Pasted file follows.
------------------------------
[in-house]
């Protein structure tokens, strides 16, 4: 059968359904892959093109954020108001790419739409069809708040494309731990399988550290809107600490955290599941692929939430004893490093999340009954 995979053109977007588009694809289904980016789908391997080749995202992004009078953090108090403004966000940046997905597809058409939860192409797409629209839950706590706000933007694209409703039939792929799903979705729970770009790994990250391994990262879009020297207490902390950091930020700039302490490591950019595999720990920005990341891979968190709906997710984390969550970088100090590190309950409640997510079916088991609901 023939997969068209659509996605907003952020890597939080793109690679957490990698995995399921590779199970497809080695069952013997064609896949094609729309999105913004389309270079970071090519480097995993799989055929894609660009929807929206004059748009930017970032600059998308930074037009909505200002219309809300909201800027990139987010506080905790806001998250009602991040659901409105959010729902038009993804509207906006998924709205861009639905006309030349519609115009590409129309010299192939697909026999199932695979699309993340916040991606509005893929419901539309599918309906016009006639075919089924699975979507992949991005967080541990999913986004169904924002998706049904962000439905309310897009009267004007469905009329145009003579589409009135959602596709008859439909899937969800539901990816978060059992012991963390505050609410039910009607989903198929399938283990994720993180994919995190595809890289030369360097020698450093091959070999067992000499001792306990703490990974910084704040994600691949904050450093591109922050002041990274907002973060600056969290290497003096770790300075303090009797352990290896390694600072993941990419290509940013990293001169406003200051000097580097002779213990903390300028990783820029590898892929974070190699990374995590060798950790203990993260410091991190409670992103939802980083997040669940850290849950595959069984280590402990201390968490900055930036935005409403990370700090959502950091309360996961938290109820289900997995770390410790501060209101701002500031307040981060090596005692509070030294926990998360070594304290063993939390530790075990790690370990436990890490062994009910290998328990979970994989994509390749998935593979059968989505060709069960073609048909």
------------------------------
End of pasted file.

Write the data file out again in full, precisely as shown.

[in-house]
């Protein structure tokens, strides 16, 4: 059968359904892959093109954020108001790419739409069809708040494309731990399988550290809107600490955290599941692929939430004893490093999340009954 995979053109977007588009694809289904980016789908391997080749995202992004009078953090108090403004966000940046997905597809058409939860192409797409629209839950706590706000933007694209409703039939792929799903979705729970770009790994990250391994990262879009020297207490902390950091930020700039302490490591950019595999720990920005990341891979968190709906997710984390969550970088100090590190309950409640997510079916088991609901 023939997969068209659509996605907003952020890597939080793109690679957490990698995995399921590779199970497809080695069952013997064609896949094609729309999105913004389309270079970071090519480097995993799989055929894609660009929807929206004059748009930017970032600059998308930074037009909505200002219309809300909201800027990139987010506080905790806001998250009602991040659901409105959010729902038009993804509207906006998924709205861009639905006309030349519609115009590409129309010299192939697909026999199932695979699309993340916040991606509005893929419901539309599918309906016009006639075919089924699975979507992949991005967080541990999913986004169904924002998706049904962000439905309310897009009267004007469905009329145009003579589409009135959602596709008859439909899937969800539901990816978060059992012991963390505050609410039910009607989903198929399938283990994720993180994919995190595809890289030369360097020698450093091959070999067992000499001792306990703490990974910084704040994600691949904050450093591109922050002041990274907002973060600056969290290497003096770790300075303090009797352990290896390694600072993941990419290509940013990293001169406003200051000097580097002779213990903390300028990783820029590898892929974070190699990374995590060798950790203990993260410091991190409670992103939802980083997040669940850290849950595959069984280590402990201390968490900055930036935005409403990370700090959502950091309360996961938290109820289900997995770390410790501060209101701002500031307040981060090596005692509070030294926990998360070594304290063993939390530790075990790690370990436990890490062994009910290998328990979970994989994509390749998935593979059968989505060709069960073609048909």